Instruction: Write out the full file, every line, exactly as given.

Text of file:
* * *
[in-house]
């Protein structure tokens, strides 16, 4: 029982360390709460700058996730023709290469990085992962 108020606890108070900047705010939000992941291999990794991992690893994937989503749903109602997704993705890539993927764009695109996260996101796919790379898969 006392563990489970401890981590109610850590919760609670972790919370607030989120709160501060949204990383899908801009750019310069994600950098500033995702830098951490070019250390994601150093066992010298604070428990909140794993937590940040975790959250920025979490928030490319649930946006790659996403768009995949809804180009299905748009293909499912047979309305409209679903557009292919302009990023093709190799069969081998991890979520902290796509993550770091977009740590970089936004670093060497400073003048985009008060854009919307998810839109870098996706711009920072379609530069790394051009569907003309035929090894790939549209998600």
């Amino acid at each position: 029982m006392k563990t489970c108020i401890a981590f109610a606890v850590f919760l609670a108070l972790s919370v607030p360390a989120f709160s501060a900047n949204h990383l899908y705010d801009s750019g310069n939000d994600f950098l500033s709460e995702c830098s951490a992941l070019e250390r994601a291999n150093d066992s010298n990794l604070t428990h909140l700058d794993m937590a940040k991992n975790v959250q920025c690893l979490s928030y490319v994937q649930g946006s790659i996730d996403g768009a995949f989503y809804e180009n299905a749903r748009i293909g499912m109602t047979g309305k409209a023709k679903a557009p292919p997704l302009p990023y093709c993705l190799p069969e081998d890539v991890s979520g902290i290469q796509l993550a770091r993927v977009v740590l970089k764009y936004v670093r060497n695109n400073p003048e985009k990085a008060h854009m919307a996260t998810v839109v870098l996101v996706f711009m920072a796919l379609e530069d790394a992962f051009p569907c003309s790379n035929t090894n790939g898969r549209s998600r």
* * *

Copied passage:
[in-house]
């Protein structure tokens, strides 16, 4: 029982360390709460700058996730023709290469990085992962 108020606890108070900047705010939000992941291999990794991992690893994937989503749903109602997704993705890539993927764009695109996260996101796919790379898969 006392563990489970401890981590109610850590919760609670972790919370607030989120709160501060949204990383899908801009750019310069994600950098500033995702830098951490070019250390994601150093066992010298604070428990909140794993937590940040975790959250920025979490928030490319649930946006790659996403768009995949809804180009299905748009293909499912047979309305409209679903557009292919302009990023093709190799069969081998991890979520902290796509993550770091977009740590970089936004670093060497400073003048985009008060854009919307998810839109870098996706711009920072379609530069790394051009569907003309035929090894790939549209998600």
């Amino acid at each position: 029982m006392k563990t489970c108020i401890a981590f109610a606890v850590f919760l609670a108070l972790s919370v607030p360390a989120f709160s501060a900047n949204h990383l899908y705010d801009s750019g310069n939000d994600f950098l500033s709460e995702c830098s951490a992941l070019e250390r994601a291999n150093d066992s010298n990794l604070t428990h909140l700058d794993m937590a940040k991992n975790v959250q920025c690893l979490s928030y490319v994937q649930g946006s790659i996730d996403g768009a995949f989503y809804e180009n299905a749903r748009i293909g499912m109602t047979g309305k409209a023709k679903a557009p292919p997704l302009p990023y093709c993705l190799p069969e081998d890539v991890s979520g902290i290469q796509l993550a770091r993927v977009v740590l970089k764009y936004v670093r060497n695109n400073p003048e985009k990085a008060h854009m919307a996260t998810v839109v870098l996101v996706f711009m920072a796919l379609e530069d790394a992962f051009p569907c003309s790379n035929t090894n790939g898969r549209s998600r």